After the show, our landlord had given us his business card and told us the name of a very local tapas bar, away from the tourists that we should try to get into by using his name. The bar was in Triana, across the river from the city center in a more colorful location. The bar they sent us too is actually in the Rick Steves guidebook, so it’s not that big of a secret but it’s definitely a gem.
Las Golondrinas Bar was down a small alley and had a main bar and an area across the road with all tables. It was super crowded and we weren’t sure if there was a line to wait for a table-it was actually pretty intimidating! I spotted a manager, the one guy running around trying to help everyone and flagged him down. In my best Spanish I tried to let him know “we know people” It was hilarious. He had no idea who I was talking about, even after I showed him the business card. So he reminded me of Hank from Breaking Bad, kind of short and bald but intense. So I was nervous but he ended being a teddy bear. He was so sweet, found us a table right away and asked us to promise not to tell our landlord that he didn’t have a clue who he was!! It was hilarious.
After we were seated, the table next to us, two older men, decided they were finished and passed along their entire bottle of wine to us! We were having so much luck! The tapas at this place were pretty amazing and the wine was delicious.
Once we were finished, the local flamenco show was two doors down and our landlord had once again told us to use his business card to get a table.
We were weary that it would work, and there was a huge line to get in at this tiny local bar. The woman in charge looked like an old Madame from the 1950s. It was obvious she was in charge. She opened the door to the big line, and I meekly showed her the business card (I had to kind of walk in front of the line to ask her), and she asked how many and escorted us right in! We got the last table of the night (and they let everyone else in a few minutes later but it was standing room only).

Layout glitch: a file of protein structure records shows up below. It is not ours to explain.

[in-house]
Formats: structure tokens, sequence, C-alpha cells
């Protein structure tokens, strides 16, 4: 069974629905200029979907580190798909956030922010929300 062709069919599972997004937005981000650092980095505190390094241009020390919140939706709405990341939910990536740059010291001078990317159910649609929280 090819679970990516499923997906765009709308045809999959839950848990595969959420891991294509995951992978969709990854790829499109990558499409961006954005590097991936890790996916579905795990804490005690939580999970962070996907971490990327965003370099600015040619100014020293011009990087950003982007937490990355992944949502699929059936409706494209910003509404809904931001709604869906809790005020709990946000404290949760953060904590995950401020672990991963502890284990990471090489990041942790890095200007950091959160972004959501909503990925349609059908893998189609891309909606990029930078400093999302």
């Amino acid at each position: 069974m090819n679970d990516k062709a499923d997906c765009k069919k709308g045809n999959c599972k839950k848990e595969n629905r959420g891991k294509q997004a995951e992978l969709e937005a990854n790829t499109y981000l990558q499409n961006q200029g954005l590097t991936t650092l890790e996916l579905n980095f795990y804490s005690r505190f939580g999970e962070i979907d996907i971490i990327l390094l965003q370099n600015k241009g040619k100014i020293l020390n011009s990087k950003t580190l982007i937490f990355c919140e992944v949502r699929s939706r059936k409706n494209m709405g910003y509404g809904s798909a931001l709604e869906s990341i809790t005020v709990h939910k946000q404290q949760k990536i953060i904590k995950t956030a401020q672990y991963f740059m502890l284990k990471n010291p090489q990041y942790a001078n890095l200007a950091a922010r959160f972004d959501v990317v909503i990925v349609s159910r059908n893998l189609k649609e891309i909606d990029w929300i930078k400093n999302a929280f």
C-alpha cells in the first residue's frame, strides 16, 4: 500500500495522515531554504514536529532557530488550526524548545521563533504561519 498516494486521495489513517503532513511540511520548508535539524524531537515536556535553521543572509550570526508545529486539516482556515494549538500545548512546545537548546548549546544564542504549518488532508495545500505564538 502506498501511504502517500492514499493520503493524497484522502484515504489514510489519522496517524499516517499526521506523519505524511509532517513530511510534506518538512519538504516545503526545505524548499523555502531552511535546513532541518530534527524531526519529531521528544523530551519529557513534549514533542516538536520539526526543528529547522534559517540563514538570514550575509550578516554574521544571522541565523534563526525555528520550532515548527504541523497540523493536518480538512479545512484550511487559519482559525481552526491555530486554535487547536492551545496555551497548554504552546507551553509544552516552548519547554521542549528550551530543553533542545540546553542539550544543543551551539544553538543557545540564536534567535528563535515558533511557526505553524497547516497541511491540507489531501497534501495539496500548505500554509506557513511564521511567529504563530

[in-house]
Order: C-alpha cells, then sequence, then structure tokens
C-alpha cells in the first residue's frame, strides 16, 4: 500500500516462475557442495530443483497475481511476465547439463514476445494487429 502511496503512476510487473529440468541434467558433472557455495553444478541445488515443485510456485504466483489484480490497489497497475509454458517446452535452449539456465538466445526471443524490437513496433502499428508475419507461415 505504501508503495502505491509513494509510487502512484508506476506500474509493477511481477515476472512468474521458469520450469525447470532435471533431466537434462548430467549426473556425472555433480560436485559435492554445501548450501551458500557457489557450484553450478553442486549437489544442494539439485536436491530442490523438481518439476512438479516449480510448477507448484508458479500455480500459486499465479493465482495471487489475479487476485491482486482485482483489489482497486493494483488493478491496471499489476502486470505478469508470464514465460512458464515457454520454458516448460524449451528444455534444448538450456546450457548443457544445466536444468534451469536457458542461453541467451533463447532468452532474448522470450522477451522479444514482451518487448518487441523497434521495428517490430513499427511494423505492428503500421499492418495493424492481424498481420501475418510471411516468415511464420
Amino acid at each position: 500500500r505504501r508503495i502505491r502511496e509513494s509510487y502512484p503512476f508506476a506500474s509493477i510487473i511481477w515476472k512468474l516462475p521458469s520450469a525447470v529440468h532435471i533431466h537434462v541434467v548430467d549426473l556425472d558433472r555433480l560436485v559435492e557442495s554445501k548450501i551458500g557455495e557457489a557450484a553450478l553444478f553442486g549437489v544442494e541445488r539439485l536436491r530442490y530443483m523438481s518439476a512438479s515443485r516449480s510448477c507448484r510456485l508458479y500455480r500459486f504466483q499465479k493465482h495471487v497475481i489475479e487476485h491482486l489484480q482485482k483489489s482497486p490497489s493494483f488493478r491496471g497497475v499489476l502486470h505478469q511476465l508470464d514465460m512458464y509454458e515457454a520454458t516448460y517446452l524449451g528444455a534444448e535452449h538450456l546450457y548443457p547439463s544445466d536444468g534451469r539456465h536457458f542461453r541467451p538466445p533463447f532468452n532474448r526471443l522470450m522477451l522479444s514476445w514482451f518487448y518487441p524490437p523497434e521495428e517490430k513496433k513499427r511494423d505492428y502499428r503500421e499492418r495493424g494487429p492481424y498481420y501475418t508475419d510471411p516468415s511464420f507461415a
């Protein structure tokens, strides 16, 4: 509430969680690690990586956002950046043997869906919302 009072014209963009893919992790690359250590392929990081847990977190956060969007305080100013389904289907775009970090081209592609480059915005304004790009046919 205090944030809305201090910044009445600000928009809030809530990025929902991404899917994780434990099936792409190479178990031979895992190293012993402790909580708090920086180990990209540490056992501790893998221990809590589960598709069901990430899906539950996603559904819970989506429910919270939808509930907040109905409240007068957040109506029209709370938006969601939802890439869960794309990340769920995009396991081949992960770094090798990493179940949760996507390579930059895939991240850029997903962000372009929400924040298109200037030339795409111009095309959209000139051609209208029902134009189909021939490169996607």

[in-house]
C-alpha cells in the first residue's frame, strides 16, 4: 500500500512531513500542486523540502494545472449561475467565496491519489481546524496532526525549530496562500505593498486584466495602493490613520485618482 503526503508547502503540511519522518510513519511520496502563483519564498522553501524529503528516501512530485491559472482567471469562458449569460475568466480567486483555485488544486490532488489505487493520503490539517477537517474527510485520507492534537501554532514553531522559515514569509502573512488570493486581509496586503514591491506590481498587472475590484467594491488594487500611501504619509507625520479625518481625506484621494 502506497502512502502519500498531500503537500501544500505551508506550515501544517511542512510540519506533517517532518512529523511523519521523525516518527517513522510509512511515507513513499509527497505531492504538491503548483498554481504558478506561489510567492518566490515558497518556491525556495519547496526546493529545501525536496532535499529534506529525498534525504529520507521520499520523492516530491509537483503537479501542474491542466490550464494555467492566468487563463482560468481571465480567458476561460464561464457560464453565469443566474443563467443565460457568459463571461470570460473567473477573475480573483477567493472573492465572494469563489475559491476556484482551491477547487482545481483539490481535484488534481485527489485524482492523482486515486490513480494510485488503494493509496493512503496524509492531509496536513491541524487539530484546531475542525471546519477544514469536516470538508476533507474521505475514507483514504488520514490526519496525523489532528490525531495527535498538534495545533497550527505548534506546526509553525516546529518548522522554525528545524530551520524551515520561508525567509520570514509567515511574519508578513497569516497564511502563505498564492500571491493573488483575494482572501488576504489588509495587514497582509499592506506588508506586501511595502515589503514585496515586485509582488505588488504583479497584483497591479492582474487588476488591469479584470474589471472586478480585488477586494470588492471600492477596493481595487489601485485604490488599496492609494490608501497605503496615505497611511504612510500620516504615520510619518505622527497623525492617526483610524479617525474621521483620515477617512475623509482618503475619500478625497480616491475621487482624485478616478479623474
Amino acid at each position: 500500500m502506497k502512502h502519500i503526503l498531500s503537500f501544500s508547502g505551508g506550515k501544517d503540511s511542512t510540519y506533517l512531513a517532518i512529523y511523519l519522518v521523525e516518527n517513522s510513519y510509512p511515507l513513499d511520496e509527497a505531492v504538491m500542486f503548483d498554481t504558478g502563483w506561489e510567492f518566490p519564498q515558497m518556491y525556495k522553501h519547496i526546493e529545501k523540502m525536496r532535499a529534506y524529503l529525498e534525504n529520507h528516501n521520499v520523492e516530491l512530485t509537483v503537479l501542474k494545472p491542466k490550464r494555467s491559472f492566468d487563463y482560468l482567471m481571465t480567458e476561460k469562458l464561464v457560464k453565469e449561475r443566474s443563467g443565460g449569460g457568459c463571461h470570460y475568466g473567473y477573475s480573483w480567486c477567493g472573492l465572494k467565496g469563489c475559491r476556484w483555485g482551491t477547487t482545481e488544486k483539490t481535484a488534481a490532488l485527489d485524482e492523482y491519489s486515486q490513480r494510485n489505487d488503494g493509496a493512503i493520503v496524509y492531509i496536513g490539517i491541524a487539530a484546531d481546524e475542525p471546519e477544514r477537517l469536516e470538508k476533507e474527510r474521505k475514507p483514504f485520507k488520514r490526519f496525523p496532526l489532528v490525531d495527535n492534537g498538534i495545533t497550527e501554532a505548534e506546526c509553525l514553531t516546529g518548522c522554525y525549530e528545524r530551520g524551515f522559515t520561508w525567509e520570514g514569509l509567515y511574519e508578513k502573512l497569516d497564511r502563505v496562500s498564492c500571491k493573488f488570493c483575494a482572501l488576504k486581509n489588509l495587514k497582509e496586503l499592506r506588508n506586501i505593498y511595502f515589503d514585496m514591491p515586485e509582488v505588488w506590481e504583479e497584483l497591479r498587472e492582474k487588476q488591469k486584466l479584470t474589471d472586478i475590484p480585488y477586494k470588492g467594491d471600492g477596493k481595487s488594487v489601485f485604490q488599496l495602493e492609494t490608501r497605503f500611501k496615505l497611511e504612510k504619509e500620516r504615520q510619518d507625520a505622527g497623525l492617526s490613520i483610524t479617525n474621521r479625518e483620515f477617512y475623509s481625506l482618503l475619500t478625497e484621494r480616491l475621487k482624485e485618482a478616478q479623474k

We really didn’t know what to expect, we were told it was local flamenco dancers. All the tables were faced towards the center and four guys with instruments were sitting in a circle. Once the music began, people were clapping and singing, but no one was dancing. It took a few rounds of drinks from the one waitress running the place before our first “local” stood up to dance. It occurred to us that this place was like Karaoke Flamenco, it was drunk locals doing their best flamenco.
At one point, our waitress got up there to dance with another lady-and they were both actually really good! The Madame also started singing and dancing, at one point she called on two women and basically made up a song for them. I am fairly certain it was a bachelorette party, and it was pretty common. Whatever she was singing, she had the crowd in tears of laughter. At this point we had been there awhile and it was almost 2AM, and we were fairly certain we were turning into pumpkins with our 16 year old babysitter waiting for us to return. Our night on the town was my favorite night of the entire week! We really felt like we explored the local culture, away from all the local tourist traps.
So, I am a fairly huge fan of Game of Thrones. I’ve read all the books and watch the show religiously. Imagine my excitement when I found out we would be going to a city that they filmed the current season?! Season five premiered the week we were in Spain, and we were able to watch scenes that took place in a palace we were about to visit.
The Royal Alcazar, a 10th century palace which still functions as a palace today. Any scenes in Game of Thrones where they are in Dorne, takes place at the Alcazar. This is a stunning palace, its Moorish influence blazing with its elaborately decorated facades and Islamic and Christian elements.